I have been actively following the contributions by Labour Party activists and elected members over the last week, and I agree with Neil Findlay that now is not the time to be silent. Thus, after 18 months of relentless campaigning in Dundee East, I’d like to share my reflections on the situation with respect to the Labour Party at the UK level and in Scotland.
I consider that there are two reasons why Labour has lost voters: cynicism and policy.
Cynicism: disillusionment and distrust
The Labour Party has implemented many great visions and set ambitious targets of itself and successive governments. But years of politicians over-promising and under-delivering has resulted in scunnered voters, and years of voters being taken for granted has caused serious sores to become weeping wounds.
Prior to the referendum, feedback from canvassing suggested there were three main reasons for not voting Labour in Dundee East:
- huge disapproval of Tony Blair and his influence on the party (i.e. moving to the right and capturing some of the Tories’ political space)
- Ed Miliband perceived as a career politician, who is out of touch with the real issues for people on low incomes
- poor decisions by councillors in the 1990s regarding closing schools, and, in the 1960s a few councillors were involved in corruption
From speaking to key seat candidates in England regarding feedback from canvassing, they were receiving the same feedback regarding Blair and Miliband as voters were telling the Dundee East team.
Thus, with little trust and huge disillusionment, it is difficult to persuade voters that Labour ought to be their choice. But with credible candidates that are grounded and care, and credible policies that demonstrate the party’s values, I thought the party ought to be able to overcome this hurdle.
Then, in Scotland during the referendum campaign, Scottish Labour decided to work with the Tories and Liberal Democrats. I was not comfortable about this as I had just demonstrated in Manchester at the Tory conference with many from the Dundee Bin the Bedroom Tax Group. However, I agreed to participate.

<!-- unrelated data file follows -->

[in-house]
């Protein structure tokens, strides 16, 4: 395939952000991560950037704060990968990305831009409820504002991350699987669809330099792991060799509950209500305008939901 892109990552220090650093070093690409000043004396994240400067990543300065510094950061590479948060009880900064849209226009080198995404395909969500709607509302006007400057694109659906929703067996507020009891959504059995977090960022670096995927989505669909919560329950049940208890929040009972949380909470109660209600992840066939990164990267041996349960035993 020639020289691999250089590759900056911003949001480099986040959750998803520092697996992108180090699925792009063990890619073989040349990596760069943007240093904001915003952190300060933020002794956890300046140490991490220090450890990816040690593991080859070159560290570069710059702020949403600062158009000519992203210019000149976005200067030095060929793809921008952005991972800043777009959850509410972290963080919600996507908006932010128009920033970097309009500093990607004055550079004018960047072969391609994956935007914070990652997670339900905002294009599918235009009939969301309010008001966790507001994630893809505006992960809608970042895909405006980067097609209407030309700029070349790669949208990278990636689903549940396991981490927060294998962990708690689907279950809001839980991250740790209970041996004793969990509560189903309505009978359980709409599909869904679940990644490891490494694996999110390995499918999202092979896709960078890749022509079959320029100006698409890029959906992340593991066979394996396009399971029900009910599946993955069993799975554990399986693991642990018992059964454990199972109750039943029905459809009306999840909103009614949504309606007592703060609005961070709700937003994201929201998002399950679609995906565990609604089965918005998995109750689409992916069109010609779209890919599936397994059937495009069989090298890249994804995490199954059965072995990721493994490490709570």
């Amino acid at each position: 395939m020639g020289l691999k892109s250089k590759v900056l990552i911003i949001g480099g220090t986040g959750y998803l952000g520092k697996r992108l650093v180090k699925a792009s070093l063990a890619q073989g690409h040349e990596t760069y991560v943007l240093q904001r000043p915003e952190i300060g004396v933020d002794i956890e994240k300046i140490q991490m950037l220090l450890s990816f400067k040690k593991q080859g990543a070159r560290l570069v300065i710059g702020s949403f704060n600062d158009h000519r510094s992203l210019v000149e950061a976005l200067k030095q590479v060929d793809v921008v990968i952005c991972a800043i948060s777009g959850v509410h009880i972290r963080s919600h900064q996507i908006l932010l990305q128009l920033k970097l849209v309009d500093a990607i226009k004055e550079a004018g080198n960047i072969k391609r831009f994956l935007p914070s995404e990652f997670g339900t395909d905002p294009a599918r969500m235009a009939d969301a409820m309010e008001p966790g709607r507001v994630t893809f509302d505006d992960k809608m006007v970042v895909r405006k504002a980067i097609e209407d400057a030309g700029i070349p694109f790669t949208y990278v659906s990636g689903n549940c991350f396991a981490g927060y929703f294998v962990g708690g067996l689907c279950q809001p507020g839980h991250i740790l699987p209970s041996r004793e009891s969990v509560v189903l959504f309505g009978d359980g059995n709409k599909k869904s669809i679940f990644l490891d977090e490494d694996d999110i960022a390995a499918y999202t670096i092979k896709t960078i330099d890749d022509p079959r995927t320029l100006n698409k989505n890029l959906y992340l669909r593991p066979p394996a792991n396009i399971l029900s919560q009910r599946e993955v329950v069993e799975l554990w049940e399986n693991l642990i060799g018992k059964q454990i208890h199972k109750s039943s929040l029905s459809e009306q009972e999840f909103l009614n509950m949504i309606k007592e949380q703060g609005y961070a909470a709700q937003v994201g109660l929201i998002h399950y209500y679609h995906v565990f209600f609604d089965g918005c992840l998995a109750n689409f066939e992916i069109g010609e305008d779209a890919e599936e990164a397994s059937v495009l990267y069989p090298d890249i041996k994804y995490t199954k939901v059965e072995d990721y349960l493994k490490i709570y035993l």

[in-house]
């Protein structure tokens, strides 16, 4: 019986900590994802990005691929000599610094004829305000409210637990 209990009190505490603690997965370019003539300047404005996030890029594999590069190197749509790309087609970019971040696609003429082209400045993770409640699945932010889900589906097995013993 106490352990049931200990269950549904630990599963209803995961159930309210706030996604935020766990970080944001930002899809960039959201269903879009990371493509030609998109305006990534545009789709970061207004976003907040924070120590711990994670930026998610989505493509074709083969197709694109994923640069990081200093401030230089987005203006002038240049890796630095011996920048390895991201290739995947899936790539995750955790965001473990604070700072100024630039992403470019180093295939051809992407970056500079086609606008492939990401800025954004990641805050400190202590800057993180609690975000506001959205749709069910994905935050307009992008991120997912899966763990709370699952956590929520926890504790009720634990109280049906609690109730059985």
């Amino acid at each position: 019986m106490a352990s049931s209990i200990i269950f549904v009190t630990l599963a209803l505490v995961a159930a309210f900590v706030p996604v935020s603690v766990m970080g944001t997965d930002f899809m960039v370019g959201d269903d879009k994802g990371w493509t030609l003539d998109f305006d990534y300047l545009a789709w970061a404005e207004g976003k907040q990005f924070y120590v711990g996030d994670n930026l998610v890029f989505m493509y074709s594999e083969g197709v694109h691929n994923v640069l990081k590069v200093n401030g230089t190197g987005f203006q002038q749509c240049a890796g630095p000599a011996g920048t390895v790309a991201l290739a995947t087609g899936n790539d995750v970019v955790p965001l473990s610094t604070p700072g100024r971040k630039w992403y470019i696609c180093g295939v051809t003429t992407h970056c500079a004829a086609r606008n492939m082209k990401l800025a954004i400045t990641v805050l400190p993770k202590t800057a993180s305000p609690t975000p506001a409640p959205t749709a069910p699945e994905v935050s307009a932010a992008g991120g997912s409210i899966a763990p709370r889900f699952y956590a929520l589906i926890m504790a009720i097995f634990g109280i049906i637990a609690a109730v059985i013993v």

I had decided that I wanted to campaign for a no vote based on my values of solidarity and co-operation among working class people. I decided to participate in Better Together because many people who were undecided did not belong to any political party and it was important to be seen as part of a wider group rather than the Labour Party. In Dundee there were a few political activists from the Lib Dems and Tories and Better Together was a Labour-led initiative. Do I regret being involved in Better Together? No.
For me, if an issue is important, I will work with people to resolve it. With the anti-bedroom tax movement, I was often the only Labour person there. I worked with SWP, SSP, anarchists and folk belonging to no party. The objective was to alleviate this crisis. And the same was true regarding the referendum, I worked with party members from the Conservatives, the Liberal Democrats and Communists. I campaigned hard to ensure that Scotland did not break away from the rest of the UK, as I knew separation would be more difficult for ordinary folk in Dundee and across Scotland, and for those the remaining in the rest of the UK.
However, some voters were angry that Labour had worked with the Tories during the referendum. The anger against the Labour Party is the legacy of Blairism. People saw the Labour Party move to the right with its support of free markets and had difficulty distinguishing between Labour policy goals and Tory ones. Consequently, some voters particularly those of working age, who are struggling financially and have not voted for years, distrusted the Labour Party’s motivates for joining Better Together, it looked like it was self-interest rather than for the best of the country. Hence the chants of Red Tories out.